You'd expect the writer to tie this plot thread up with a stereotypical conclusion: him a terrorist, her a happily married mother of three. Instead nothing is quite so clear cut.

On top of all that, you have the main plot `stop the bombers, save the world' which drives the action and Sean Bean's character onwards.
A clever, entertaining and engaging movie. It might not be art, but it's definitely worth two hours of your time.
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10 of 10 people found the following review helpful
on 11 July 2012
Great film based in London, about an MI5 agent/team and a terrorist cell. You can see how the cell starts, as the film goes back in time. It's "Spooks" but in a film format, and without all the gadget wizardry!!!

Sean Bean makes the film, worth a look. It's not James Bond, this "could happen" today, which is worrying!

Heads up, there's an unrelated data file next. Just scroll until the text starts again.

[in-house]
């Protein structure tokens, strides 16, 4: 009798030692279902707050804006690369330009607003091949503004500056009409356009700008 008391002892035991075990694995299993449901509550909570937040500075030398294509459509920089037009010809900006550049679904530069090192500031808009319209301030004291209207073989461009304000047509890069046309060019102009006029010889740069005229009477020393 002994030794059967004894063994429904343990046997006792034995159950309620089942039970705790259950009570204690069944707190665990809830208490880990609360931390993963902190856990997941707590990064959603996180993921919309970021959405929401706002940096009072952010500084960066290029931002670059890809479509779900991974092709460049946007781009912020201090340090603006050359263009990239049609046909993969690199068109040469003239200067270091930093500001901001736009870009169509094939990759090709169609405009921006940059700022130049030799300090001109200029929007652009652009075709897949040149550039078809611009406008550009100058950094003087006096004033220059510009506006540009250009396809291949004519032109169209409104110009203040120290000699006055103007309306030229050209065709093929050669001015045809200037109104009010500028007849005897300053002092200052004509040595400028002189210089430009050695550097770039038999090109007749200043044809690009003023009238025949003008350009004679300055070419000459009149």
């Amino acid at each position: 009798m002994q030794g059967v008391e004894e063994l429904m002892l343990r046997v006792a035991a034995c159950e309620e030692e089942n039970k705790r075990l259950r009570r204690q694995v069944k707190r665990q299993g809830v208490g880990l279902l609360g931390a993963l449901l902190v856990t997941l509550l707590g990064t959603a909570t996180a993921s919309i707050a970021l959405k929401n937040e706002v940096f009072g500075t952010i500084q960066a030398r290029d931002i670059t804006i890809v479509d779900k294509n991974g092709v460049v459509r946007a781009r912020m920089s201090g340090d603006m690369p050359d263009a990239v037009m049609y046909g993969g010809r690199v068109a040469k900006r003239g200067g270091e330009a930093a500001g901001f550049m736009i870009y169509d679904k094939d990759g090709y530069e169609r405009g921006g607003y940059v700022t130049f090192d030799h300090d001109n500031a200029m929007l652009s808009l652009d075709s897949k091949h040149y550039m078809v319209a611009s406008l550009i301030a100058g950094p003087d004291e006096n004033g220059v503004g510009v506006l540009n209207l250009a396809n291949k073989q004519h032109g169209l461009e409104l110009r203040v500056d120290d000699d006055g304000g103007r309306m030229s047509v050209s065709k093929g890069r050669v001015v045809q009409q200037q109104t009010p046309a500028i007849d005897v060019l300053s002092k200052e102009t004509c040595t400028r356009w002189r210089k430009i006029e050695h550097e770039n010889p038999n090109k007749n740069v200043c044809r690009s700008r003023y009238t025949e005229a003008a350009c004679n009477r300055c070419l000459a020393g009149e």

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4 of 4 people found the following review helpful
Terrorist are able to steal some plastic explosives from British Intelligence. The British have placed a tracer in the Semtex explosives. When a terrorist uses the explosives, Charlotte Rampling (Charlotte McQueen) of the agency asks agent Ewan (Sean Bean) to do whatever is necessary to find the terrorists, even going beyond standard protocol. Mark (Tom Burke) will be his young assistant.

Meanwhile, we do get to see our terrorist in a subplot. It starts six years ago and goes into his indoctrination and transformation. The film let's us see the conflict within the Muslim community as those who see the west as evil, those who destroy and rape their culture. And then there are those who admire the west for its freedom and opportunities it affords people of all religions.